Incentive Design of Conservation Voltage Reduction Planning for Industrial Loads in Ontario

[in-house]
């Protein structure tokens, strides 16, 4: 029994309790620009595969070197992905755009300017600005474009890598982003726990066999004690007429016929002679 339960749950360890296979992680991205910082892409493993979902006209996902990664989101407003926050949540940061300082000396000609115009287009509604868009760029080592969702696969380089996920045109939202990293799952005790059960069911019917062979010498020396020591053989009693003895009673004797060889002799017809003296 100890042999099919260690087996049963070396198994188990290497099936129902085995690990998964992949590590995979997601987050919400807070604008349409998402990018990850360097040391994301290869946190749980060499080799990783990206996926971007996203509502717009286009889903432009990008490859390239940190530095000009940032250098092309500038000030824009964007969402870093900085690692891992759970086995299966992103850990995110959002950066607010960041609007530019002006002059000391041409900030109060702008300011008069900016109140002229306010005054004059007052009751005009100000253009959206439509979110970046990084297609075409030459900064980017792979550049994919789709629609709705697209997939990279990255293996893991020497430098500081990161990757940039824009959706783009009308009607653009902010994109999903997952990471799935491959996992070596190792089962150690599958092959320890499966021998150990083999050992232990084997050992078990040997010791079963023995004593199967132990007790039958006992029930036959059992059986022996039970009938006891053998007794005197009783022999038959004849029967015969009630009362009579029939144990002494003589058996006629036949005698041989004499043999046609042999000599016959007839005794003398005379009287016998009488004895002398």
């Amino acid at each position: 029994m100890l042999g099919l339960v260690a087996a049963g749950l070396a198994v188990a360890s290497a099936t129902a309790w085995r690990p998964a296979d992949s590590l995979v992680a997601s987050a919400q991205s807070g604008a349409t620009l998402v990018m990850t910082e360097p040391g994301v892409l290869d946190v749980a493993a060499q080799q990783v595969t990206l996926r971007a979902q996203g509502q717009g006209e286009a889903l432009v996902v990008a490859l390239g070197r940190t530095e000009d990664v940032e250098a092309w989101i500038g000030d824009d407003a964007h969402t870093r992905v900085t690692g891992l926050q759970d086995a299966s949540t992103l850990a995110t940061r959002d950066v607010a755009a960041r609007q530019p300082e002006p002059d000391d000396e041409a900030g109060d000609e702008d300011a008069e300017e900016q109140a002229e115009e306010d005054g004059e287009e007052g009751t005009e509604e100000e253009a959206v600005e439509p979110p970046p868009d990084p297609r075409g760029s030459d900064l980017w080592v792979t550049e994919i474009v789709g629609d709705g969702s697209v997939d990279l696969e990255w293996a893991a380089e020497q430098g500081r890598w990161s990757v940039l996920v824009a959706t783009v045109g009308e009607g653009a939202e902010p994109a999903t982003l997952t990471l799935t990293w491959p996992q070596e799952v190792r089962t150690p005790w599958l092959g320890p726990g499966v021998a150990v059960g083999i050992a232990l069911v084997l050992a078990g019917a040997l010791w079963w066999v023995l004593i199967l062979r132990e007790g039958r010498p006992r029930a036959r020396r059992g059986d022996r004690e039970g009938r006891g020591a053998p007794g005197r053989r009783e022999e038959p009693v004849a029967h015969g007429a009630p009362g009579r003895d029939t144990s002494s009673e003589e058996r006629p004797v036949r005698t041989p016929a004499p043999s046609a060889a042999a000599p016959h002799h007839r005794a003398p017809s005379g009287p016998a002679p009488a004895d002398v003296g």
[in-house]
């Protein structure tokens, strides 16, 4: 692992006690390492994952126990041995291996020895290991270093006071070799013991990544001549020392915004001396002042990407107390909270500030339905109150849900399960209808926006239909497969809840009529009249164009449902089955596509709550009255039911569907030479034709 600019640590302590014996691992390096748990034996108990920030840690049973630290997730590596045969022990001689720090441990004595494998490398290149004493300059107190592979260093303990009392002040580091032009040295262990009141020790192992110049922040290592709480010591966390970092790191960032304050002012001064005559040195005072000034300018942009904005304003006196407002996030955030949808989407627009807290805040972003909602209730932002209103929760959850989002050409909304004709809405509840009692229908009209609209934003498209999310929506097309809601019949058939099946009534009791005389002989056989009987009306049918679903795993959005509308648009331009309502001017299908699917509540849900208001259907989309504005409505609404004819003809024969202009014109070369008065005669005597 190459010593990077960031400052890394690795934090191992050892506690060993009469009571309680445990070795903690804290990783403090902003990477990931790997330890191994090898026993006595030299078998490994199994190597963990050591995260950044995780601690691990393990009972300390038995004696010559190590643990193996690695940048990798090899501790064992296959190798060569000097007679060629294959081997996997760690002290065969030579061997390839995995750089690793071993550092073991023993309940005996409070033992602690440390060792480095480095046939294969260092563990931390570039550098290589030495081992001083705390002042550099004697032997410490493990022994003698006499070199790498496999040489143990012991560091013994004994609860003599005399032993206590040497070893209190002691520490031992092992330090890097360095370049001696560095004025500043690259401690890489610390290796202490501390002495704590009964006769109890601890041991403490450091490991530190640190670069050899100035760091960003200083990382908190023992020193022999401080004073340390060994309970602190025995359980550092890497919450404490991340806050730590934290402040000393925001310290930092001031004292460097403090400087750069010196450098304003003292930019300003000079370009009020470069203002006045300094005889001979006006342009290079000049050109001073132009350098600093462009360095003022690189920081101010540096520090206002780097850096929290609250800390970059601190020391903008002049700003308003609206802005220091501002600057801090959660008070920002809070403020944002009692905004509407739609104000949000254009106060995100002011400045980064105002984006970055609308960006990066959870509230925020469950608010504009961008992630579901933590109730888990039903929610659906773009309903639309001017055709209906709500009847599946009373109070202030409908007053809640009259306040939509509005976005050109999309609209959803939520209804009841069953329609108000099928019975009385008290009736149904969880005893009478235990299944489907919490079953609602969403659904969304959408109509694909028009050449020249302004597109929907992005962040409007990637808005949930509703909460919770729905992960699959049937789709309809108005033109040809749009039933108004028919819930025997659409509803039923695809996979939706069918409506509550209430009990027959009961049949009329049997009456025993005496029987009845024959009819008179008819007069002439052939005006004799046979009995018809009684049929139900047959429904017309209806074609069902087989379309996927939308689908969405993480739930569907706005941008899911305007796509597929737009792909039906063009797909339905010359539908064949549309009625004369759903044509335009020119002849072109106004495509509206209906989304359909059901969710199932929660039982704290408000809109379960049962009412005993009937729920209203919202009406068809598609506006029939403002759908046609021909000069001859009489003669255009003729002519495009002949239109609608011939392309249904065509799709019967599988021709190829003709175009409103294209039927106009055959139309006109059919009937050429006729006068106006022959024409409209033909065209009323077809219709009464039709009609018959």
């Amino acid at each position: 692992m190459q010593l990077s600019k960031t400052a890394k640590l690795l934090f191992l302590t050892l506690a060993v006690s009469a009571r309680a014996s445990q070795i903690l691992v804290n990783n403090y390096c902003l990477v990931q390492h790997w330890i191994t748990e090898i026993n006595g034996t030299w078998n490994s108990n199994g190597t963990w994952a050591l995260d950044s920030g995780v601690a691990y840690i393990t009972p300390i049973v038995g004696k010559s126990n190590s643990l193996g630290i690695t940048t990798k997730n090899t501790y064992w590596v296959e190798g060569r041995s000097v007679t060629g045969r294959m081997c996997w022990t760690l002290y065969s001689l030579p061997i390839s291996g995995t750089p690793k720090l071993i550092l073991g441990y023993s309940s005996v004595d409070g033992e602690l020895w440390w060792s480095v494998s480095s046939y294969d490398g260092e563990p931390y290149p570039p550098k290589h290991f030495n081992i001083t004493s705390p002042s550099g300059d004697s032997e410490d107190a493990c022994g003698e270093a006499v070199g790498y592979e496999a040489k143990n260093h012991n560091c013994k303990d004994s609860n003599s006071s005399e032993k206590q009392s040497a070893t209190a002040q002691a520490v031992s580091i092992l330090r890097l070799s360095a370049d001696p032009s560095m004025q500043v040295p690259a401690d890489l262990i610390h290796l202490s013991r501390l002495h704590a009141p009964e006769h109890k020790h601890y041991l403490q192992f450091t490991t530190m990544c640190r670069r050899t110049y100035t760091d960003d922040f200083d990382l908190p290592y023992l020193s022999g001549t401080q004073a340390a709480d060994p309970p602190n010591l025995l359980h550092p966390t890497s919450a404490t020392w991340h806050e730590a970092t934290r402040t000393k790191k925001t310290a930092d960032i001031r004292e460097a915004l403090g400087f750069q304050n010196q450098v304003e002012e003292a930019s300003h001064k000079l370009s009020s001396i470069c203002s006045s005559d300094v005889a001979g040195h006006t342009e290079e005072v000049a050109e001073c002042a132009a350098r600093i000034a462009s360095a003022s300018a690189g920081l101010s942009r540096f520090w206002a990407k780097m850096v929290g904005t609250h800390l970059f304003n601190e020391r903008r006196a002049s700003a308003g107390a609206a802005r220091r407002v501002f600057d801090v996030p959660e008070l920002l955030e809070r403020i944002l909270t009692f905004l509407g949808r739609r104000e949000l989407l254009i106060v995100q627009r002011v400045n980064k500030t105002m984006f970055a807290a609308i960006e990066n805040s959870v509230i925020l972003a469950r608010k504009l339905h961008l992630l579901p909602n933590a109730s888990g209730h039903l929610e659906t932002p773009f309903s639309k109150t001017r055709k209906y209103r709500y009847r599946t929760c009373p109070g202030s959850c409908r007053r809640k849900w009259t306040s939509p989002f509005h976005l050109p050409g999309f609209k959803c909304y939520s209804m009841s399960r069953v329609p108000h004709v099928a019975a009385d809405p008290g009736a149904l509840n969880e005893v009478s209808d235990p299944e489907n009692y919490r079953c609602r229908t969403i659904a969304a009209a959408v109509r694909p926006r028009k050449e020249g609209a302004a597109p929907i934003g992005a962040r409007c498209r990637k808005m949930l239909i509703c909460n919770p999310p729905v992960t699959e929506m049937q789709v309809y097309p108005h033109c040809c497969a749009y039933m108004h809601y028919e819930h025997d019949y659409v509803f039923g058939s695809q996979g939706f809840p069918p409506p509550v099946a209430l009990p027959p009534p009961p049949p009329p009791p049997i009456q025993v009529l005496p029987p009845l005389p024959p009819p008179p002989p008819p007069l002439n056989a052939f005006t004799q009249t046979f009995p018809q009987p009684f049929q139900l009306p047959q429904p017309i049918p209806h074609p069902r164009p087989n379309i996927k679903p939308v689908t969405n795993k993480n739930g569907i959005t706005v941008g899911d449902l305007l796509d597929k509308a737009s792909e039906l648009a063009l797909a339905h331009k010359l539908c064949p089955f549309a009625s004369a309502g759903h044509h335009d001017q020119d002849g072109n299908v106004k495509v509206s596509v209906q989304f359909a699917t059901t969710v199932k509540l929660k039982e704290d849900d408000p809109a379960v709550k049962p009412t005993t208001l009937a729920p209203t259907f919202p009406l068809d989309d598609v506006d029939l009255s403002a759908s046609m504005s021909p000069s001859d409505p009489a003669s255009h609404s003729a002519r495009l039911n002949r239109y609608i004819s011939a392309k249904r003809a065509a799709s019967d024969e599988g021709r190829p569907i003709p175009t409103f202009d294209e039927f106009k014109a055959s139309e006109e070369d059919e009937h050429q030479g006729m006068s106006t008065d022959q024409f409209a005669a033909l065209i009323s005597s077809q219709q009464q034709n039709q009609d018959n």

In this thesis, a novel framework for planning and investment studies pertaining to the implementation of system-wide conservation voltage reduction (CVR) is presented. In the CVR paradigm, optimal voltage profiles at the load buses are determined so as to yield load reductions and hence energy conservation. The system modifications required for CVR is known to be capital intensive; therefore, the proposed model determines the system savings and the appropriate price incentives to offer industries such that a minimum acceptable rate-of-return (MARR) is accrued. In this model, the industrial facilities are represented by a combination of constant impedance, constant current, and constant power loads. A detailed case study for Ontario, Canada, is carried out considering that industrial loads are investing in CVR implementation to reduce their energy costs. The optimal incentives that need be offered by the system planner, over a long-term horizon and across various zones of Ontario, are determined using the presented mathematical model. Furthermore, a comprehensive risk analysis, comprising sensitivity studies and Monte Carlo simulations, is carried out considering the variations in the most uncertain model parameters. In this work, it is shown that savings from CVR are enough so that incentives are not required in Ontario. Sensitivity analysis shows that electricity price and project cost have the highest impact on the incentives, and that electricity price and industrial demand have the most effect on system savings. Monte Carlo simulations show that the expected energy cost savings result in expected incentive rates to be relatively low compared to the average electricity price in Ontario. CVR is shown in this thesis to be a low cost Demand Side Management program to implement from the perspective of the power system planner, and a worthwhile investment for the industrial load.